© Università degli Studi di Padova - Credits: HCE Web agency
Since the beginning of the process, many issues emerged from the impact assessment as interrelated elements to the agrofuels production: they focused on GHG emissions, biodiversity, environment, food security, social dimension, security of supply, indirect land use change. These themes pertain to two different spheres: social and environmental. Even though both these dimensions give raise to criticisms in relation to the agrofuels production, because of the consequences that the latter has on those spheres, only environmental concerns were translated in concrete provisions in the list of sustainability criteria. Concerning the social dimension criticisms were focused mainly on the effects of the agroenergy industry on food security. The working documents of the Commission stated: "[T]here are reports to suggest that demand for biofuels has already led to land being taken away from small farmers in some developing countries." And the "[d]emand for agricultural commodities to make biofuels will tend to cause their price to rise, and can also affect access to food, availability of food and stability of food supply. These factors can worsen the food security of the poorest people in the world." Nonetheless, the conclusion is that "it is not straightforward to link social criteria to individual consignments of biofuel [...] Such impacts may derive from other issues, such as lack of relevant legislation, or from lack of enforcement of otherwise satisfactory norms. Addressing these issues in relation to individual consignments of biofuels raises technical and administrative issues." In addition it is noted that: "increases in food prices will be beneficial for those who earn their living from producing food." Moreover, "[m]any rural households stand to benefit both through higher prices for their produce and higher volumes of marketable production. As 70 percent of the poor live in rural areas, the overall net effect on food security could be positive."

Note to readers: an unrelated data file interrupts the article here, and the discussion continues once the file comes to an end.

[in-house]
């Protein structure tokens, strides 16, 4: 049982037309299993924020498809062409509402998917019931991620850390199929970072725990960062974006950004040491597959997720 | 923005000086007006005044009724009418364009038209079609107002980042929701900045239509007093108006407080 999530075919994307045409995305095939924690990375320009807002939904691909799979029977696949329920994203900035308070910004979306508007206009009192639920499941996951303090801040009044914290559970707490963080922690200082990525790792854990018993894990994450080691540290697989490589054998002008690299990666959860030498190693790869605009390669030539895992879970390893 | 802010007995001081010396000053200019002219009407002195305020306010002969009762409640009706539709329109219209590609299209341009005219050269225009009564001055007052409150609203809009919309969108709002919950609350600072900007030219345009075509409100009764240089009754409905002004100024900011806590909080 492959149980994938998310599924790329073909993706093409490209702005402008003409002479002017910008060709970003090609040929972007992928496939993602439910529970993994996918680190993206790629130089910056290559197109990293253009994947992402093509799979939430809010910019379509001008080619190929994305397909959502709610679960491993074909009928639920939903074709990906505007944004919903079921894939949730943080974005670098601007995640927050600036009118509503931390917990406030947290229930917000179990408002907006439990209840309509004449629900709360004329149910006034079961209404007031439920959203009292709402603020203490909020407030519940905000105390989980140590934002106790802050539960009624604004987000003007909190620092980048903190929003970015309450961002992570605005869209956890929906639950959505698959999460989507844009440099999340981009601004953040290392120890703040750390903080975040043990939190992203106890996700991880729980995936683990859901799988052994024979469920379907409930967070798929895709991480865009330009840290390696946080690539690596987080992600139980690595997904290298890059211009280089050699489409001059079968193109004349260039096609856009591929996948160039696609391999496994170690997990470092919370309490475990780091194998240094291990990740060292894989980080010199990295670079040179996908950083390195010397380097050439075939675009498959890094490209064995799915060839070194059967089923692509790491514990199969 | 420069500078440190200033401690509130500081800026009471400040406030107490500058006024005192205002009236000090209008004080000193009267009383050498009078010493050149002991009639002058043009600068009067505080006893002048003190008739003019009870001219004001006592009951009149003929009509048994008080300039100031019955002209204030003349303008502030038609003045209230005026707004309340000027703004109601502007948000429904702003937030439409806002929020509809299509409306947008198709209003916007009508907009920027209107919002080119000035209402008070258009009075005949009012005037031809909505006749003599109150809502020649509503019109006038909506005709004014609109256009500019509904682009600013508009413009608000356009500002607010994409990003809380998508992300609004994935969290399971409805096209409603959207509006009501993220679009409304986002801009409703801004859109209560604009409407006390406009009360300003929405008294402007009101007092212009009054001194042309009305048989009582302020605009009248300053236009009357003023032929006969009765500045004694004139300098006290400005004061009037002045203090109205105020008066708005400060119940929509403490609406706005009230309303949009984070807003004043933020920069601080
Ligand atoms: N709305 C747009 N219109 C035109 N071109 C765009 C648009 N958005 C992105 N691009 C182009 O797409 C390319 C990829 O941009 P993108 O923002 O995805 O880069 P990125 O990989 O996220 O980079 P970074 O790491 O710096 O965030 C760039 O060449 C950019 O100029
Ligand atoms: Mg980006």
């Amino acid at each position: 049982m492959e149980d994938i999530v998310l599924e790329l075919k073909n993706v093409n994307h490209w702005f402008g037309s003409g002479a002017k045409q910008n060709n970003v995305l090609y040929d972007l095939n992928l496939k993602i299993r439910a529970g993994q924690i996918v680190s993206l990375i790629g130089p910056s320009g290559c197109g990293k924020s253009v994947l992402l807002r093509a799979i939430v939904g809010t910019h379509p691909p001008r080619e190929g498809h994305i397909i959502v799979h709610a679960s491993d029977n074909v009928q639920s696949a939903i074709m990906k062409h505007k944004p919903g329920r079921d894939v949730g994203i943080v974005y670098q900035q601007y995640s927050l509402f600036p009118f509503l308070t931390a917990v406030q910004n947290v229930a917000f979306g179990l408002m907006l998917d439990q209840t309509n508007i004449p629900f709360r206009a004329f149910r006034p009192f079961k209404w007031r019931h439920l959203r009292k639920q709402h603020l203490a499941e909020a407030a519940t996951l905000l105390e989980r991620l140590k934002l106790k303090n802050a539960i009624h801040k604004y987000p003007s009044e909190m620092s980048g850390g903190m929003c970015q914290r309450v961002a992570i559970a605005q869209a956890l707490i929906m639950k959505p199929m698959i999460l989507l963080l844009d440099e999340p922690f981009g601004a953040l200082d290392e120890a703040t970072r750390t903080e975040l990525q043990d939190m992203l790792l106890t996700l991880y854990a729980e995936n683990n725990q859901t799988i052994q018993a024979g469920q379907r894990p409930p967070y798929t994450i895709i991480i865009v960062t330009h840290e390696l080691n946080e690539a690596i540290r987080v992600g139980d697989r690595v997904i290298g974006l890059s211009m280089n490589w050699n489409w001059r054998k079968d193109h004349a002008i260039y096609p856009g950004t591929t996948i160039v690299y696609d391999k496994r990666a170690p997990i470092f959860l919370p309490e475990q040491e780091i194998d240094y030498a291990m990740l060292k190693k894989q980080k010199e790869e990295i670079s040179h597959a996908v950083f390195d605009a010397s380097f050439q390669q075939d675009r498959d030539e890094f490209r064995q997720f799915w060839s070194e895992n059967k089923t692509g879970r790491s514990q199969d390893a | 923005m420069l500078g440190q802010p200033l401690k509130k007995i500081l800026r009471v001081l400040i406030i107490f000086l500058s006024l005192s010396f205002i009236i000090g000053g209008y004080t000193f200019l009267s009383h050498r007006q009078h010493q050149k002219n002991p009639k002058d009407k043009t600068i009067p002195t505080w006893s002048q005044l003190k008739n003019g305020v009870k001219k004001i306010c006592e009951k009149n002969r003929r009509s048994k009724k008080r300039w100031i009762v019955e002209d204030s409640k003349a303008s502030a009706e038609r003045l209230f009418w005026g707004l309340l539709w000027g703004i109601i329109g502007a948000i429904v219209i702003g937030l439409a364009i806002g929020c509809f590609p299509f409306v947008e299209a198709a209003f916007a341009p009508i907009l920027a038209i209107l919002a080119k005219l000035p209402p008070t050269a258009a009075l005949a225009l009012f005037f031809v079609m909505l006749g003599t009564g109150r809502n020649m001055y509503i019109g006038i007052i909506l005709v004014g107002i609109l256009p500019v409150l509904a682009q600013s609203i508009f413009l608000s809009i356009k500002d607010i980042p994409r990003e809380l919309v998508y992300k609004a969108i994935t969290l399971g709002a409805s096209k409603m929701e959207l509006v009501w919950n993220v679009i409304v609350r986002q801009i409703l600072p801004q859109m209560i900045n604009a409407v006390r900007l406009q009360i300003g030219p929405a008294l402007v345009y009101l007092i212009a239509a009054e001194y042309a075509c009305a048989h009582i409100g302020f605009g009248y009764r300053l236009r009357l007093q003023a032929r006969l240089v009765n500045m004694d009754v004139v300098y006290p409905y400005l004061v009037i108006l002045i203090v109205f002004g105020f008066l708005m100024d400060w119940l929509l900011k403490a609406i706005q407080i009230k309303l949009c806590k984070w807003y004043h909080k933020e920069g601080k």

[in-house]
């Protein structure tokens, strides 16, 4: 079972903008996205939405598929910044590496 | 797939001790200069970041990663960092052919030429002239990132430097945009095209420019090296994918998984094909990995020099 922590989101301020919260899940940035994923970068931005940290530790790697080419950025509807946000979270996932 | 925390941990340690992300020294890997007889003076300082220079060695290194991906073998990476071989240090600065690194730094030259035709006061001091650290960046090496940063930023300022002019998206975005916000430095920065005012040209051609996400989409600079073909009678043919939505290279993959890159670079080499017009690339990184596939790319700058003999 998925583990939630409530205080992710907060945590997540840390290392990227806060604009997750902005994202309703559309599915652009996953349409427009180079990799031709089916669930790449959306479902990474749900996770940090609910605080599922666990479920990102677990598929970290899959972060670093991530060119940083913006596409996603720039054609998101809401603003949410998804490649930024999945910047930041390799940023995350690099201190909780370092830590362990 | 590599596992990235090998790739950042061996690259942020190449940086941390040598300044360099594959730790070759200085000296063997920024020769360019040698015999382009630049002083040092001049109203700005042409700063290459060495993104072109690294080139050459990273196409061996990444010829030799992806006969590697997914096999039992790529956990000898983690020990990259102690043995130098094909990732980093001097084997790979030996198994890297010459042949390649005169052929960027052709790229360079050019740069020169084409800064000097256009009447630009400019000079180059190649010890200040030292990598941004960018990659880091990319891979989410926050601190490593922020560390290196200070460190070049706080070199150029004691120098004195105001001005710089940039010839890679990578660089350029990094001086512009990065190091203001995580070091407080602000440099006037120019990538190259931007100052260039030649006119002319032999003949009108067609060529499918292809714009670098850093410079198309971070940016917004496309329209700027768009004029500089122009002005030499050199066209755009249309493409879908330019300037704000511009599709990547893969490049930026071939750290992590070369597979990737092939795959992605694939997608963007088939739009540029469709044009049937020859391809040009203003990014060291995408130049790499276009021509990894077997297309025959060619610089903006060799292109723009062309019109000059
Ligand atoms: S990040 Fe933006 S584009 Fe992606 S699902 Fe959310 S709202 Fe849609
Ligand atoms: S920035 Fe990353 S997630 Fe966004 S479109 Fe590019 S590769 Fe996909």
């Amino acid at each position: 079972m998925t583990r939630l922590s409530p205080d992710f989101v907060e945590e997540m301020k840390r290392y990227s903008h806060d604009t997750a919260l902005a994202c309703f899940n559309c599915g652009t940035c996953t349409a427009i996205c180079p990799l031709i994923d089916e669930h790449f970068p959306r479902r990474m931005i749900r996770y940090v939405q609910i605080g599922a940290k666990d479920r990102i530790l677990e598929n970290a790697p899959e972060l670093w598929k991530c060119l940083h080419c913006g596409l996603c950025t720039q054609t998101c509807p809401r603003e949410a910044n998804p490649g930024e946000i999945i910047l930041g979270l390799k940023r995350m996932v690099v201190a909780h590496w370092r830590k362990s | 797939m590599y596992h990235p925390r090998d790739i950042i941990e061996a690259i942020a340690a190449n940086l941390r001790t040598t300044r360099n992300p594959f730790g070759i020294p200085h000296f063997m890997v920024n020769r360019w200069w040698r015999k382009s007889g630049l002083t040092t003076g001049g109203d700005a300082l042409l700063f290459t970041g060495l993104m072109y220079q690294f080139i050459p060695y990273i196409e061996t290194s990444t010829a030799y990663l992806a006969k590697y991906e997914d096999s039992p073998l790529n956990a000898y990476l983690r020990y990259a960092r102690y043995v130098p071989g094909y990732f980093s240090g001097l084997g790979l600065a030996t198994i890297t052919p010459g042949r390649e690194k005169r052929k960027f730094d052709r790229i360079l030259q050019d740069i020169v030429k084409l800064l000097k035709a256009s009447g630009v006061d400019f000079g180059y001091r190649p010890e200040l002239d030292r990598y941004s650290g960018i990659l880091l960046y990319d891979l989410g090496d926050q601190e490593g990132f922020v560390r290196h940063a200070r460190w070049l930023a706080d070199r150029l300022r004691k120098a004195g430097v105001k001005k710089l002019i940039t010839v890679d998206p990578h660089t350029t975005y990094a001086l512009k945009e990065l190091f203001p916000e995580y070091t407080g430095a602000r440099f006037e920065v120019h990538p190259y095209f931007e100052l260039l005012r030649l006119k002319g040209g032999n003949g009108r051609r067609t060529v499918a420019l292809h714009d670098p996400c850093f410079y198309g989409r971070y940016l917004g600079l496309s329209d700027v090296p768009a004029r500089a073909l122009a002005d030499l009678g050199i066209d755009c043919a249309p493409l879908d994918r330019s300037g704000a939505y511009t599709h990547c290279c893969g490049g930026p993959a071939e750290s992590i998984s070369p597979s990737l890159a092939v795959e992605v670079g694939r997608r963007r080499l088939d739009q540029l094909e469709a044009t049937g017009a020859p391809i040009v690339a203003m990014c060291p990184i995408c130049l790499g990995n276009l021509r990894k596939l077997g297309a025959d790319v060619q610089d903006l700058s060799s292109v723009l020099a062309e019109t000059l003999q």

The first proposal of a Directive by the Commission has been elaborated on this basis. Then the text passed through the steps of the co-decision procedure during which some critical opinions were expressed by the Committee on Industry, Research and Energy of the European Parliament (EP) and the European Economic and Social Committee (EESC) as to the setting-out of the decision.
The main criticisms were:
• The general scope of the sustainability criteria is too much market oriented ("to ensure that no criteria adopted individually by Member States may constitute an obstacle to trade between Member States".
• The 10% target can not be achieved in a sustainable way, since the necessary conditions discussed at the European Council of March 2007 – sustainability criteria and commercial availability of agrofuels of second generations – have not been fulfilled (Amendment 6);
• Lack of protection of areas with a High Conservation Value (HCV) which encompass exceptional or critical ecological attributes, ecosystem services and social functions and can also be areas essential to meeting basic needs of local communities and areas critical to local communities' traditional cultural identities, namely that have cultural, ecological, economic or religious significance identified in cooperation with such communities;
• The use of the term 'biofuels' rather than 'agrofuels' whose definition – fuels from biomass which are grown on arable land and which compete for the arable land with production for food or feed (Amendment 16) – implies the acknowledgement that they can affect the right to food;
• Concerning the monitoring system the Report suggested to introduce a direct penalty system against those Member States whose share of energy from renewable sources would have fallen below the mandatory interim targets.
The EESC, in particular, criticized:
• The cost-benefit relation in the production and use of agrofuels: to the high costs of the investment does not correspond a high effective performance of agrofuels, since the side effects, both from an environmental and a social point of view, can nullify the advantage they present in emission saving;
• The risk to determine a further increase of food prices due to the shortage of arable land and the competition on them to farm agricultural products for agroenergy;
• The presumed solution to the energy dependence: considering that biomass for agroenergy will be cultivated in more suitable areas than Europe, it means that the energy dependence is not solved, but only diversified.
At the end of the decision-making process the final text of the Directive adopted the term 'biofuels', established the 10% target as mandatory by 2020 and no social criteria have been included among the sustainability criteria. Only the provision according which the Commission will further consider, in the future, possible social consequences has been included in Article 17.